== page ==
Ways to give
You can’t repay the fraternity for all of the benefits you enjoyed as an undergraduate, but you can pay it forward...
Please join us in ensuring that our undergraduates enjoy the same fraternity experiences as we did during the most formative years in our lifetime.
GIFTS OF CASH
The easiest and most common form of contribution is a gift of cash. We prefer that alumni write a check, rather than actually making cash contributions. This way, there is a written record of your contribution and you have proof. All contributions to Theta Chi at Michigan State are directed to the Delphic Endowment Fund. Checks should be written to:
Delphic Endowment Fund
Theta Chi Fraternity at Michigan State
c/o John Ringlein ’84, Treasurer
23050 Pilcher Road
Plainfield IL 60544
Alumni may contribute by credit card here:
Alumni may also contribute by electronic bank drafts.
Routing #: 071000013
270 Park Avenue, New York, NY 10017
Account #: 275019906
Account Name: Delphic Endowment Fund
Account Address: 23050 Pilcher Road, Plainfield, IL 60544
GIFTS OF SECURITIES
If alumni would like to make a gift of securities to the Delphic Endowment Fund, benefitting Theta Chi at Michigan State, we have a Schwab account established to receive electronic transfers of stock. Schwab will need a SIGNED letter of instruction from the individual contributor or his broker, transferring the stock.
Account #: 6979-8718
DTC #: 0164
With the boost in the economy, the stock market has reached record levels. Contributions of stocks and bonds are one of the best methods for giving. While it makes no difference to the fraternity how you give, it is a considerable advantage to the contributor to give securities.
While the Delphic Endowment Fund is not a 501(c)(3) charitable organization, a contributor of securities does avoid paying a capital gains tax. Counting state and local taxes, this may amount to a 21-23% tax savings as a result of the sale of your investments, depending on the state in which you reside.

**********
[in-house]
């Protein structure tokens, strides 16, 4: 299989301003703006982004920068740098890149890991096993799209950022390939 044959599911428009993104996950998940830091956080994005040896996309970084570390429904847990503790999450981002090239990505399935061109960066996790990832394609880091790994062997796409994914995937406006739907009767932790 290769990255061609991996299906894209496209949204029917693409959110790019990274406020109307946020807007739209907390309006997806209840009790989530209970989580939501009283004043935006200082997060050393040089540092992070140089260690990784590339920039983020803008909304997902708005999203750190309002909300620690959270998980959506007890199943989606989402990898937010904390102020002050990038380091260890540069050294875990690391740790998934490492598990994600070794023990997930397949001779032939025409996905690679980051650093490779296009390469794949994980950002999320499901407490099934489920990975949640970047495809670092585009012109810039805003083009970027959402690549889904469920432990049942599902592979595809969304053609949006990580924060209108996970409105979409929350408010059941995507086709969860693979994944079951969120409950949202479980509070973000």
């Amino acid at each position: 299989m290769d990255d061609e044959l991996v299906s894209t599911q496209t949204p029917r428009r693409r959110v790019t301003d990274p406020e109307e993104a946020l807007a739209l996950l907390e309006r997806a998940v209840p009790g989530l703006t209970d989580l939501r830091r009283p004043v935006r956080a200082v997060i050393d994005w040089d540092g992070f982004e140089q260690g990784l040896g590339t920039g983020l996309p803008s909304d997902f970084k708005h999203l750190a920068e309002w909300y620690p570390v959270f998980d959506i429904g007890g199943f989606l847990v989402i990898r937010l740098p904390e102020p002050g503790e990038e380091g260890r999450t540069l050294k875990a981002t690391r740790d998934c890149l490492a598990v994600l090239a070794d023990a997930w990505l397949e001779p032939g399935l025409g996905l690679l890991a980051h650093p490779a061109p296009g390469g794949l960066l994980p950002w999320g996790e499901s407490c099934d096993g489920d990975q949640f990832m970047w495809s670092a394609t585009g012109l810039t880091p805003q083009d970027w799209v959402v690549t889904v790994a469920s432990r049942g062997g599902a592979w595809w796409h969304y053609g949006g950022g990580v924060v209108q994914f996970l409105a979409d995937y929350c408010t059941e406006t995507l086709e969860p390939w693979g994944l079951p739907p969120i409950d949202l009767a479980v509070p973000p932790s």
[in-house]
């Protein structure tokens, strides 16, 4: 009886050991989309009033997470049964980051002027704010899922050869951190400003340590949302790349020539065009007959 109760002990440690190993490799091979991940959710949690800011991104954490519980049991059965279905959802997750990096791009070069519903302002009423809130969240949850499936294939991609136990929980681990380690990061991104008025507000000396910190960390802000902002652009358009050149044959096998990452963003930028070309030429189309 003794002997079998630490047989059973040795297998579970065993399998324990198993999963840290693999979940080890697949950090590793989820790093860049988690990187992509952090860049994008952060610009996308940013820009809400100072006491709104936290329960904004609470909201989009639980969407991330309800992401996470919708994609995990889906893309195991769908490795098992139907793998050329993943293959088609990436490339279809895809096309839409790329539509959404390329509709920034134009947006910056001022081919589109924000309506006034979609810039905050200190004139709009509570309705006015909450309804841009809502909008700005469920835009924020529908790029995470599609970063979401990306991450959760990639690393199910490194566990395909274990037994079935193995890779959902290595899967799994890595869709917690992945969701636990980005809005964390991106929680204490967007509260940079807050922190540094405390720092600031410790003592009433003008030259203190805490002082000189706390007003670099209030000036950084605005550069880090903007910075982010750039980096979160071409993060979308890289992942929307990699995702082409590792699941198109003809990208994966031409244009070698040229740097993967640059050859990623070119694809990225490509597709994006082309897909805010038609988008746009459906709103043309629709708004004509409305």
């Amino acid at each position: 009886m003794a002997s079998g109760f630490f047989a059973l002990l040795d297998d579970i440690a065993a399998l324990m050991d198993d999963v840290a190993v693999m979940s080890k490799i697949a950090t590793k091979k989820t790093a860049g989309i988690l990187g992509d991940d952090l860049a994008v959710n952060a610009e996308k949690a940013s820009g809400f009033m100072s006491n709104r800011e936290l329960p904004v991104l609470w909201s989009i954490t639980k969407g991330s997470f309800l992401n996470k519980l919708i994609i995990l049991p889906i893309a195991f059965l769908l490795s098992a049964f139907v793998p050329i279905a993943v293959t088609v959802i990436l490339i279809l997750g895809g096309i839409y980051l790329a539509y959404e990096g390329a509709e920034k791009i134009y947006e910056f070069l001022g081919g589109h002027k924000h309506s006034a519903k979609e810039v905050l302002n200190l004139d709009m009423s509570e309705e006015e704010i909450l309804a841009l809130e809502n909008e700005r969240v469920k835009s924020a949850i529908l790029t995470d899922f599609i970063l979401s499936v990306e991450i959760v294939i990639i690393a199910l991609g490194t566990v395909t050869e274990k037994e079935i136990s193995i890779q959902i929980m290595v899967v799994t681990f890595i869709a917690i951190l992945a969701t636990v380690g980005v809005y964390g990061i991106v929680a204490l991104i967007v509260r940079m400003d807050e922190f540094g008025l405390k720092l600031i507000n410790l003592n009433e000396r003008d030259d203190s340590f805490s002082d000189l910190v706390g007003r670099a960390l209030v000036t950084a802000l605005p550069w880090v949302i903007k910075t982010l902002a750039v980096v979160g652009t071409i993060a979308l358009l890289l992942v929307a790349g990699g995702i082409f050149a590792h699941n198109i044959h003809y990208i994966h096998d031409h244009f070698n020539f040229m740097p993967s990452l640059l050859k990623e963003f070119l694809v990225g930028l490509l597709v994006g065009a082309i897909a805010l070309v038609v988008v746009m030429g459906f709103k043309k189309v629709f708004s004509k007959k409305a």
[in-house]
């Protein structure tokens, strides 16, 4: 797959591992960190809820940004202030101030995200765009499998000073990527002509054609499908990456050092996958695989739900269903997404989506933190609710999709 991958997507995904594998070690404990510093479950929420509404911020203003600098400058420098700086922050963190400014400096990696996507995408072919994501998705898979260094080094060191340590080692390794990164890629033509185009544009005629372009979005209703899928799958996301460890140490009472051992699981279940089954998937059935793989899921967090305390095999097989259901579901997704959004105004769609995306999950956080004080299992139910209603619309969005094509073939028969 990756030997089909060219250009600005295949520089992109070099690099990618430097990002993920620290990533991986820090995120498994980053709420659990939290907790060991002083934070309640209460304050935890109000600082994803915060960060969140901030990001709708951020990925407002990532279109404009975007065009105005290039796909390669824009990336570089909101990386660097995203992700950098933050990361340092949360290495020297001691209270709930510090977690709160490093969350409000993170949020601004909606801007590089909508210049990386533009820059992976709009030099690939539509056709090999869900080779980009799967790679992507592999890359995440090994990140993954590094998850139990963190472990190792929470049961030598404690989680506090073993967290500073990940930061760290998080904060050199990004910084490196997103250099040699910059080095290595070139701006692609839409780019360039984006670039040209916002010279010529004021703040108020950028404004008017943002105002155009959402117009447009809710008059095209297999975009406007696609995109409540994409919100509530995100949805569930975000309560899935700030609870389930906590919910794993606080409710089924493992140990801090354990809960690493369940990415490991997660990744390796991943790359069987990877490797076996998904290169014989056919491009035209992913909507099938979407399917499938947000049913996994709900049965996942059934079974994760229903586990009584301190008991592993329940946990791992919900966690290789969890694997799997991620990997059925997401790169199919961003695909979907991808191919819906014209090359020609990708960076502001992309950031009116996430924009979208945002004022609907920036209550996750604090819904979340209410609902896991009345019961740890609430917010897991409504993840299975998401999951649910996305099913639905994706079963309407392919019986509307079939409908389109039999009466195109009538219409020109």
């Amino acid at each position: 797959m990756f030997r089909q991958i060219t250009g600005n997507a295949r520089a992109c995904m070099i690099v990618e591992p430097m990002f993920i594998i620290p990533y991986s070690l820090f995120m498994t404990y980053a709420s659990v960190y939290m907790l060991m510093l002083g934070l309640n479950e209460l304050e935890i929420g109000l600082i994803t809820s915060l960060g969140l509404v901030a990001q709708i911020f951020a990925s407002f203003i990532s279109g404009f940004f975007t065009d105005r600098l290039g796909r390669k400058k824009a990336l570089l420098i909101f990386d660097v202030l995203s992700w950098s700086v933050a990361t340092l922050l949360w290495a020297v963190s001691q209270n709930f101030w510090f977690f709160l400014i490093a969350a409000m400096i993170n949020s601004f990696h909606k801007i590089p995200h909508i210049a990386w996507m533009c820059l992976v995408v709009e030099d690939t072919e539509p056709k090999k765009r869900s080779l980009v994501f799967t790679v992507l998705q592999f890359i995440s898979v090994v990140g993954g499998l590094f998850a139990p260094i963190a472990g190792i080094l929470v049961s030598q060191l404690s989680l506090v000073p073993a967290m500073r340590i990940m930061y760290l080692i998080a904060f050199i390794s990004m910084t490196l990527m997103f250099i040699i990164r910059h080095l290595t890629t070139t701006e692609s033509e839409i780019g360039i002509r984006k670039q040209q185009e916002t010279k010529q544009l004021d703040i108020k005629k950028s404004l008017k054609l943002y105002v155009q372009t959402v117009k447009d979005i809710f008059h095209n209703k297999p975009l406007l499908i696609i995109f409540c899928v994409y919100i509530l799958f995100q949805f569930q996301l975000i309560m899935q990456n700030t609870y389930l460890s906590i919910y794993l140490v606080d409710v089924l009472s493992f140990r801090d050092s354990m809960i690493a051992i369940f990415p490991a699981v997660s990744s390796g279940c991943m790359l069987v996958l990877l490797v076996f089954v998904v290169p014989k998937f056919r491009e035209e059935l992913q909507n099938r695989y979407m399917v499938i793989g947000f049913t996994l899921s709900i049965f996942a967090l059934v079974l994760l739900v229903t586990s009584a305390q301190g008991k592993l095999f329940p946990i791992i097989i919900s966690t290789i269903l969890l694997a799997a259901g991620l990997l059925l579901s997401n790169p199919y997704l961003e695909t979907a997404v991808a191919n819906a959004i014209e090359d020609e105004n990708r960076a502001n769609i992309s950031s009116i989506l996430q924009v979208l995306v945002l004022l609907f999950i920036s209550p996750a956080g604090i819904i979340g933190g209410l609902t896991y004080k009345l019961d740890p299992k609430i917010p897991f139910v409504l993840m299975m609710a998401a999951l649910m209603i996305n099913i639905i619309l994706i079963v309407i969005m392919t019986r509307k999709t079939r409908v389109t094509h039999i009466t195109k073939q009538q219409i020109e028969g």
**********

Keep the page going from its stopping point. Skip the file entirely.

GIFTS FROM YOU IRA, 401(K) OR 403(B) RETIREMENT ACCOUNTS
If you are 70 ½ years old or older, you may contribute funds directly from your IRA, 401(k), or 403(b) to a charity of your choice. Congress passed the law in 2017, permanently allowing contributions from your retirement fund to a charity without tax consequences. Since the contributor never paid taxes on the funds, there are no tax implications on a direct transfer for contributions up to $100,000 per year. The alumnus cannot claim a tax deduction, since no taxes were paid on the funds in the first place. However, the alumnus avoids paying income taxes on an IRA withdrawal, if he were to withdraw the funds and then make a charitable contribution. This is especially advantageous for alumni who are facing a Required Mandatory Distribution of funds each year.
GIFTS OF TANGIBLE PROPERTY
These gifts include land, artwork, or other personal property of appraised value. The contributor should arrange and pay for a third party, independent and qualified appraisal of the tangible property. Gifts of art, land, coin or stamp collections are easily valued and liquidated. As with a gift of securities, a contribution of tangible property enables the benefactor to avoid a capital gains tax.
GIFTS OF LIFE INSURANCE
You may gift a Life Insurance policy to the Delphic Endowment Fund. You will need to name the Delphic Endowment Fund as the sole beneficiary of the policy, and make a written pledge to pay the remaining premiums, if any premiums remain outstanding. Contributors may also pledge to make a contribution to the Delphic Endowment Fund, in order to cover premium obligations.
GIFTS FROM ESTATES
One of the oldest and best methods for leaving a legacy for Theta Chi at Michigan State is by making a gift from one’s estate. Most Americans may simply bequeath an amount from their estate to their favorite organizations by inserting a codicil in their Last Will that states:
“I hereby give, devise and bequeath $_____ to the Delphic Endowment Fund of Theta Chi Fraternity at Michigan State.”
[Have the codicil signed, witnessed and notarized]
RESIDUAL GIFTS FROM ESTATES
In the case of a “residual” bequest, it means that once all the beneficiaries have been compensated as directed by the Last Will; then the charity receives whatever is left over. This form of bequest is popular when there are numerous beneficiaries to an estate who are not necessarily receiving equal benefits from the decedent.
WHO TO CONTACT:
Jim Harvin ‘71
Beta Zeta Chapter of Theta Chi Fraternity
John Ringlein ‘84, Treasurer
Beta Zeta Alumni Assoc.
Wesley K. Wicker, Ed.D.